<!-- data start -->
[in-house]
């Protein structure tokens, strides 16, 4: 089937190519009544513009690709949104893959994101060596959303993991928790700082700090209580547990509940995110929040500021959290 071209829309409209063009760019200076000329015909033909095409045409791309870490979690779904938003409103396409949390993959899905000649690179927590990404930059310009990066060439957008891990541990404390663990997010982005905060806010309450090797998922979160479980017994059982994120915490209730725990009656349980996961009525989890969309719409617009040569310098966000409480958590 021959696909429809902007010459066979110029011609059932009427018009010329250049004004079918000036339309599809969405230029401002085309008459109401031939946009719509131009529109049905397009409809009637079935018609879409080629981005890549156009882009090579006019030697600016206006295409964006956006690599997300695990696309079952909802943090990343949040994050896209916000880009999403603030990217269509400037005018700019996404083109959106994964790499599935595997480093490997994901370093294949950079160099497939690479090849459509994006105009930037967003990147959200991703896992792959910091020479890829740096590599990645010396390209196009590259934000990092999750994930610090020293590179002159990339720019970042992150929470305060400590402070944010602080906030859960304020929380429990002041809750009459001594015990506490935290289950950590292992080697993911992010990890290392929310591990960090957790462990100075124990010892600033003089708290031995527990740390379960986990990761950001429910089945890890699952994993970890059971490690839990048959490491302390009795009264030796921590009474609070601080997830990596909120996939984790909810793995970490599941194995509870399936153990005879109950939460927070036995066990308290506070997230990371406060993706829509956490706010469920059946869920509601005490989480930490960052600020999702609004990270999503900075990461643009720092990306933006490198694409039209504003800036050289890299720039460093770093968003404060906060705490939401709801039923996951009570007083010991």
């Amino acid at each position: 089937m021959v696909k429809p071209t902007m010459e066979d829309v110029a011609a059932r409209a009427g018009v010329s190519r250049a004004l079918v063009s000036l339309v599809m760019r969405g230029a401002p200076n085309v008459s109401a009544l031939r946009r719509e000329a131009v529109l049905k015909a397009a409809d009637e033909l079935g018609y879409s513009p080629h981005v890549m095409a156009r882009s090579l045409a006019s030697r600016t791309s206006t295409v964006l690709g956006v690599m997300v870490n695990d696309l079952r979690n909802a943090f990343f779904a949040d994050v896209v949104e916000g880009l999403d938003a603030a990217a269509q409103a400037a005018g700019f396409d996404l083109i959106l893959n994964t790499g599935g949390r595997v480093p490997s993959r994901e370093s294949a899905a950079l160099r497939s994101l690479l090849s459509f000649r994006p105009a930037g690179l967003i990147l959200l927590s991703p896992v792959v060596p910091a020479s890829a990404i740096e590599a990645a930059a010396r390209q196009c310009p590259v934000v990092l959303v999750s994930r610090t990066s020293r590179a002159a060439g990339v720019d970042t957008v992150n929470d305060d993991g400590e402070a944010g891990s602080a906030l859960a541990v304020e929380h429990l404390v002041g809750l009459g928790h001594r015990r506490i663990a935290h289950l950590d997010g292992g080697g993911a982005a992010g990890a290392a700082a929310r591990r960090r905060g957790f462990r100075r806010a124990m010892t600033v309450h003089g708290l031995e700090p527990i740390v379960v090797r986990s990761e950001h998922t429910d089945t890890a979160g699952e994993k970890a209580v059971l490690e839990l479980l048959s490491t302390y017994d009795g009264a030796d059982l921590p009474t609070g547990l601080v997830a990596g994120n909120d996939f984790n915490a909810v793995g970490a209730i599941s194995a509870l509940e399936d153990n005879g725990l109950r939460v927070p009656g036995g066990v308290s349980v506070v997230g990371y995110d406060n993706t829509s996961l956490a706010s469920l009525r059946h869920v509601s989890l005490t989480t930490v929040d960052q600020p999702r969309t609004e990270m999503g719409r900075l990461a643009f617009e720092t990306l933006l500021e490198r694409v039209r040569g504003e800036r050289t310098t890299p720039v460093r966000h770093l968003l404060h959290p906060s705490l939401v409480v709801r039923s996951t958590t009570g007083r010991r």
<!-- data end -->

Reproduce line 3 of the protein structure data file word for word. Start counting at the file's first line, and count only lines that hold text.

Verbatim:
């Amino acid at each position: 089937m021959v696909k429809p071209t902007m010459e066979d829309v110029a011609a059932r409209a009427g018009v010329s190519r250049a004004l079918v063009s000036l339309v599809m760019r969405g230029a401002p200076n085309v008459s109401a009544l031939r946009r719509e000329a131009v529109l049905k015909a397009a409809d009637e033909l079935g018609y879409s513009p080629h981005v890549m095409a156009r882009s090579l045409a006019s030697r600016t791309s206006t295409v964006l690709g956006v690599m997300v870490n695990d696309l079952r979690n909802a943090f990343f779904a949040d994050v896209v949104e916000g880009l999403d938003a603030a990217a269509q409103a400037a005018g700019f396409d996404l083109i959106l893959n994964t790499g599935g949390r595997v480093p490997s993959r994901e370093s294949a899905a950079l160099r497939s994101l690479l090849s459509f000649r994006p105009a930037g690179l967003i990147l959200l927590s991703p896992v792959v060596p910091a020479s890829a990404i740096e590599a990645a930059a010396r390209q196009c310009p590259v934000v990092l959303v999750s994930r610090t990066s020293r590179a002159a060439g990339v720019d970042t957008v992150n929470d305060d993991g400590e402070a944010g891990s602080a906030l859960a541990v304020e929380h429990l404390v002041g809750l009459g928790h001594r015990r506490i663990a935290h289950l950590d997010g292992g080697g993911a982005a992010g990890a290392a700082a929310r591990r960090r905060g957790f462990r100075r806010a124990m010892t600033v309450h003089g708290l031995e700090p527990i740390v379960v090797r986990s990761e950001h998922t429910d089945t890890a979160g699952e994993k970890a209580v059971l490690e839990l479980l048959s490491t302390y017994d009795g009264a030796d059982l921590p009474t609070g547990l601080v997830a990596g994120n909120d996939f984790n915490a909810v793995g970490a209730i599941s194995a509870l509940e399936d153990n005879g725990l109950r939460v927070p009656g036995g066990v308290s349980v506070v997230g990371y995110d406060n993706t829509s996961l956490a706010s469920l009525r059946h869920v509601s989890l005490t989480t930490v929040d960052q600020p999702r969309t609004e990270m999503g719409r900075l990461a643009f617009e720092t990306l933006l500021e490198r694409v039209r040569g504003e800036r050289t310098t890299p720039v460093r966000h770093l968003l404060h959290p906060s705490l939401v409480v709801r039923s996951t958590t009570g007083r010991r």